Absurdly Driven looks at the world of business with a skeptical eye and a firmly rooted tongue in cheek.

It had begun to rain.

We'd just arrived in Lisbon. We were jet-lagged out of our minds.

At least we had a couple of days before my business meetings started.

I tend to travel without researching. You'll think me bonkers (I am). Somehow, though, I prefer to arrive, see, feel and let time unfold.

But we were getting wet on this Sunday night. We both wear glasses. There was a danger of becoming irritable. We were, after all, insanely hungry.

We walked for the fourth time past our hotel -- the utterly wonderful Palacio Ramalhete -- somehow hoping that a restaurant would materialize.

We turned a corner.

At the top of a hilly square was a light. An awning said: "Come in here and you will have the sort of experience even Lindsay Lohan has never had."

Actually, it said "Restaurante Raizes."

We walked up and peered inside. There was no one there. But our hungry bodies and weary minds (or was it the other way around?) shouted: "Open that door, dummies!"

We sat down by the window and a teenager came out to put down some menus.

He'd guessed we weren't Portuguese. He was clearly a clever teenager. The menus said: "Portugal On A Plate."

The teenager asked us if we'd like a drink. We explained that without a drink we might disappear into an alternative firmament.

He poured. We drank. And then we looked at each other.

This wine was good. It was excellent. Some deity had descended to offer us mercy.

The menu seemed to offer simple local food. A cheese plate, a chorizo plate, grilled chicken gizzards.

Suddenly, the teenager turned up again, bearing a wooden box and a couple of glass containers.

In the box was bread. Excellent bread. In the containers were olive oil made by an artist and a pumpkin jam that made us squint with incomprehension at its subtleties.

The glasses of wine were finished quickly. The teenager returned.

"Another wine?" he asked.

A touch speechless, we merely nodded. "Same? Or something different?" said the teen.

We asked for something different. And that became the theme of the whole evening.

Have you ever had bread chorizo? Have you ever not been able to decide whether you prefer pumpkin jam or pepper jam?

Who Is This Person? What Is This Place?

Marco -- for this, we learned, was the teen's name -- brought us food and wine that was different. We wondered how we had ended up here and no one else had.

"We've only been open two months," he said.

"So who owns this place?" I asked Marco.

"I do," he replied.

I didn't have the courage to ask him how old he was. However, Marco explained that his family were from central Portugal and were also in the restaurant business.

But Raizes (which means "roots") is slightly out of Lisbon's city center, in the Santos district.

"I wanted to open here because it's more quiet," explained Marco.

This, I suppose, is the Portuguese equivalent of: "If you built it, they will come."

As the evening flowed in a direction that we'd never conceived, we received a lesson in the difference between wines from the Douro region (less alcoholic, slightly lighter) and the Alentejo region (gloriously sophisticated, happy wine).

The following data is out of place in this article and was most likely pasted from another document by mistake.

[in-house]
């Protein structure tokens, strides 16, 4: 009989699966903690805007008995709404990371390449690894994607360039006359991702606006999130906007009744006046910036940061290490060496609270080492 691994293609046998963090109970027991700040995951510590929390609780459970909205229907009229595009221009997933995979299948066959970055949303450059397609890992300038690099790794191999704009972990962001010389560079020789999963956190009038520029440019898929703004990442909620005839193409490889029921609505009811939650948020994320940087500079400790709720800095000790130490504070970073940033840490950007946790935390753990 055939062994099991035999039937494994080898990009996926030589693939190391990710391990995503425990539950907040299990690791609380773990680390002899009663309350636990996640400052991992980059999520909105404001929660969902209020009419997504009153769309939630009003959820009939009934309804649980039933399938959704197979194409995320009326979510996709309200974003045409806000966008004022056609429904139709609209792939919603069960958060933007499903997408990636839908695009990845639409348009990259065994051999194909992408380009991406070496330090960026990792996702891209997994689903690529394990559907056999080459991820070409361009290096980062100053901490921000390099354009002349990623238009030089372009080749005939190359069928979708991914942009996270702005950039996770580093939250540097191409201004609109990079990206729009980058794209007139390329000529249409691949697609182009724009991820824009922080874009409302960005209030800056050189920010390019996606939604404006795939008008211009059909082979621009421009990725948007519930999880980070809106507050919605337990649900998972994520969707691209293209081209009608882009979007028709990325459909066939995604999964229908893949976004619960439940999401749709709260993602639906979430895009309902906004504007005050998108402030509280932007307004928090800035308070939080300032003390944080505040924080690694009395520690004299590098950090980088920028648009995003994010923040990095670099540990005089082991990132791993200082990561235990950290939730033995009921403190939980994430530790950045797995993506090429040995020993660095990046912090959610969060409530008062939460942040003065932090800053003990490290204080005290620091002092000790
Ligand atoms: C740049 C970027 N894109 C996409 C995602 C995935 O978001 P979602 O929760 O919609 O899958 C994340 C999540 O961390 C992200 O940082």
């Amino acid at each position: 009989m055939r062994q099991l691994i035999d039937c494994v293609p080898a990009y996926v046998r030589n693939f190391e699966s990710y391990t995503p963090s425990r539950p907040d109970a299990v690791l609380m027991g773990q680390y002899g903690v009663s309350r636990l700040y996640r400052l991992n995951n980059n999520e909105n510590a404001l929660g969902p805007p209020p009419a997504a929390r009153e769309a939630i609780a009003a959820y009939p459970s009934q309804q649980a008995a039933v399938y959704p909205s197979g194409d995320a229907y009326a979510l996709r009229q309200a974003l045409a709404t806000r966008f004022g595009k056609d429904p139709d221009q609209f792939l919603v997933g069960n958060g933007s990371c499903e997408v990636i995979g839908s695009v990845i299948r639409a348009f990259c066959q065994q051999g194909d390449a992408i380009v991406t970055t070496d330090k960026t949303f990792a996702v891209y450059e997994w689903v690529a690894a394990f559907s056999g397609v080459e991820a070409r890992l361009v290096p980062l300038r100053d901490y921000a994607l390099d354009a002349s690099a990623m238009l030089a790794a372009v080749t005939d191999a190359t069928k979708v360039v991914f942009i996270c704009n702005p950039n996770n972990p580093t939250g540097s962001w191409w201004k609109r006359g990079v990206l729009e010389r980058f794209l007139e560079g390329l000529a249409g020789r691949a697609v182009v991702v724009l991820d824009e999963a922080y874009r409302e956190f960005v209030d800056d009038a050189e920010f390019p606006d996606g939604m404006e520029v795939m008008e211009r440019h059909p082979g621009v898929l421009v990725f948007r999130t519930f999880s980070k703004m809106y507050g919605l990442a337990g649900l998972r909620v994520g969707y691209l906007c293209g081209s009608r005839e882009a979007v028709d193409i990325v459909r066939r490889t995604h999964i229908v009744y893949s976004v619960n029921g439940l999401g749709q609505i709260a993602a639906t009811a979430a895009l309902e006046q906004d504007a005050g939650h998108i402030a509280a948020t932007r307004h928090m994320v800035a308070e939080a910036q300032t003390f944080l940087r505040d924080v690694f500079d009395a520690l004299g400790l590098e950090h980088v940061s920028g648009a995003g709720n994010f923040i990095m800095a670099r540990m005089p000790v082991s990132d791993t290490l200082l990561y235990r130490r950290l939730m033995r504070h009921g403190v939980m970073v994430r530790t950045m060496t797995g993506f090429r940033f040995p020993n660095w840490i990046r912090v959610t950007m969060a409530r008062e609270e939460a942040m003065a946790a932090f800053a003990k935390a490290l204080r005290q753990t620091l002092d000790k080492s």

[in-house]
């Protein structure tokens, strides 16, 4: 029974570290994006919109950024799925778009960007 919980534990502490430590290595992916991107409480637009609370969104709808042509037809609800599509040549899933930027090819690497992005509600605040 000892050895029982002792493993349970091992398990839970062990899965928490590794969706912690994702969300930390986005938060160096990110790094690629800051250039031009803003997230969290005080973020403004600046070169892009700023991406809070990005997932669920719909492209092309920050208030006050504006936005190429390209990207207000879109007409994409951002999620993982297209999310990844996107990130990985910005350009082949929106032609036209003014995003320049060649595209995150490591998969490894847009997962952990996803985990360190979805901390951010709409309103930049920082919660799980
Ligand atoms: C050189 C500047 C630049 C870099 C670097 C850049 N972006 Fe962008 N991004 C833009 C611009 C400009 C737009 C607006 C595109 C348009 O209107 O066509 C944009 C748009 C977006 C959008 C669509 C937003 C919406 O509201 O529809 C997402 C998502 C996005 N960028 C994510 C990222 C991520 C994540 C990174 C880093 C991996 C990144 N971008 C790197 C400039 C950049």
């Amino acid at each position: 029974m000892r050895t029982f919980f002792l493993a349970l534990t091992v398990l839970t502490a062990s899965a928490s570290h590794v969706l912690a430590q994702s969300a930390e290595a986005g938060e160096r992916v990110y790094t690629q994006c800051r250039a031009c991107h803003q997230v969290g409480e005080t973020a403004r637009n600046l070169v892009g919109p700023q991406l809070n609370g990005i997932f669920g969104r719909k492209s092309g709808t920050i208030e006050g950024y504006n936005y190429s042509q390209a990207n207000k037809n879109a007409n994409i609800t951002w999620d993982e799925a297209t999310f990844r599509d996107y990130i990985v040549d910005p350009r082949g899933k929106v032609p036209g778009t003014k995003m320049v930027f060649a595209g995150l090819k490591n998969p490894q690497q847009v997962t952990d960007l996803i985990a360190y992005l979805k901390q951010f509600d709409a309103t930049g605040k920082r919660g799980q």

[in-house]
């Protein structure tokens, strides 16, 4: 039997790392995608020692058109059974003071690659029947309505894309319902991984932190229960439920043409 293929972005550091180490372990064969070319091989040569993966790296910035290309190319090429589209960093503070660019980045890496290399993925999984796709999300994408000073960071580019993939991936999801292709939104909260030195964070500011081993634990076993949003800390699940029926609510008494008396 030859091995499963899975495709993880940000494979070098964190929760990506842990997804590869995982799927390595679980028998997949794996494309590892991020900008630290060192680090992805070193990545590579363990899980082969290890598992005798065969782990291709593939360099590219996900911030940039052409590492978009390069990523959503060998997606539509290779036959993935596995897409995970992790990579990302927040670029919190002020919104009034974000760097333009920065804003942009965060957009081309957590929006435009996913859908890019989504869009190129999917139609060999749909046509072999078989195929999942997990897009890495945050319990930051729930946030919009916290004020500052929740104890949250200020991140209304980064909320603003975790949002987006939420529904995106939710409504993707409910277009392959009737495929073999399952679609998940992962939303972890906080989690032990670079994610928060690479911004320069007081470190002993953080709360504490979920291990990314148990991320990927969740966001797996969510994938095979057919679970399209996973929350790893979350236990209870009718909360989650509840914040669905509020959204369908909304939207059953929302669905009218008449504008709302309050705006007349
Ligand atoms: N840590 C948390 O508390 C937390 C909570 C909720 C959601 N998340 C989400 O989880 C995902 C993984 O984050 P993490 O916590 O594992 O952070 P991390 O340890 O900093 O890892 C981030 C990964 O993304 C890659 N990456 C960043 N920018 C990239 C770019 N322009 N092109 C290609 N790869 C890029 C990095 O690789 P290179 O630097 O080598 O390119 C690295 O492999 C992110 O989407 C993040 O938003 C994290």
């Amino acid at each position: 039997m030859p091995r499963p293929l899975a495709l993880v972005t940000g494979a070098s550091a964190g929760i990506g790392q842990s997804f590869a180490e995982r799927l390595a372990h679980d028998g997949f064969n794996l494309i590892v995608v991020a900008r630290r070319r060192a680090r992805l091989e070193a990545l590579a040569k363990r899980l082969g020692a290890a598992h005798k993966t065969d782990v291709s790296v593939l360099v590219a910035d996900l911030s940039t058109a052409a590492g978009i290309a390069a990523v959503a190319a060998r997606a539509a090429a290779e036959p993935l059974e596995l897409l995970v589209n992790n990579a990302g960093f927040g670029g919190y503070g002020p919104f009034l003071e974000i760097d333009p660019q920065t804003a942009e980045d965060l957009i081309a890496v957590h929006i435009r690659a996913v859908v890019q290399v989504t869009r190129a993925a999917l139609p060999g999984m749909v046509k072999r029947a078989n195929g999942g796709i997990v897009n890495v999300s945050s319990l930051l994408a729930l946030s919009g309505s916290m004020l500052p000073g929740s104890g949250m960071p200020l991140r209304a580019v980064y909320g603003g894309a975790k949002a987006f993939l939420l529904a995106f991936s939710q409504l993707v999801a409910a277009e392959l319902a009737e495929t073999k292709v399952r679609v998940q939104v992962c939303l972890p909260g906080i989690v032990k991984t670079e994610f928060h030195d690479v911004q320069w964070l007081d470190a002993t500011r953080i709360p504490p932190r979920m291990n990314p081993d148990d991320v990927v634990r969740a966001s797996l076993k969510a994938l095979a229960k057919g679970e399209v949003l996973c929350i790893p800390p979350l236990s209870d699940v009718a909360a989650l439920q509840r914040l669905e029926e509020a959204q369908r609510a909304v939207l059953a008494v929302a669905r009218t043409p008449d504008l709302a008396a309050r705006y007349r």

We tried cod with cornflour bread and roasted potatoes that rendered us temporarily insensate with appreciation for simple, clear taste.

The Cardinal Sin.

And then we asked for port.

Marco the teenager looked at us as if we'd asked him to drop his trousers, smear lard in his hair and sing the Spanish national anthem.

He politely explained that we really wanted Moscatel from the Setbal region.

We simply didn't know that we wanted it.

We only began to realize our wants as it slipped down our defenseless gullets like a Late Harvest Sauvignon Blanc that had seen something of the world, but always loved home the most.

The following morning, we were still a little dazed. When you're traveling on business, you can't possibly be sure what you'll experience.

Yet we were sure that Marco, if not a teenager then surely not so long after being one, had given us a singular evening.

We went back twice more.

The hake with a cockle, rice and tomato sauce I can still taste today (it's been a couple of weeks.) The lamb may not have lain down on Broadway, but Broadway, frankly, doesn't deserve it.

And Marco's wine choices were astounding -- especially astounding when he only charged an average of 4 Euros a glass.

One night he came up to our table and quietly made an announcement: "Tonight, we will only have wines made by women winemakers."

And so another effortless, glorious memory was made.

The Roots Of A Great Restaurant.

Marco Silva, we learned, is 26. He just wants a restaurant that makes people feel things. To their roots.

On our subsequent visits, Raizes was busier. Everything seemed to run smoothly, even though he was the only server.

Because of Marco, we went to Alentejo to find some of the wineries. It was no less surprising.

At Ervideira, we drank so-called invisible wine that looked like vodka and a red blend that had been aged 100 feet down a lake. Just another day in a Portuguese paradise.

But after work was done, TV series were discussed and plans were made, the last night had to be spent at Raizes.

It's not what you'd call fancy. (I know what you call fancy.)

But it has something so few restaurants have and so many crave: It makes you want to come back.

In an era where chefs try to do more and more to impress each other, rather than customers, Marco Silva has a much simpler way of building a restaurant that might last.

He has soul.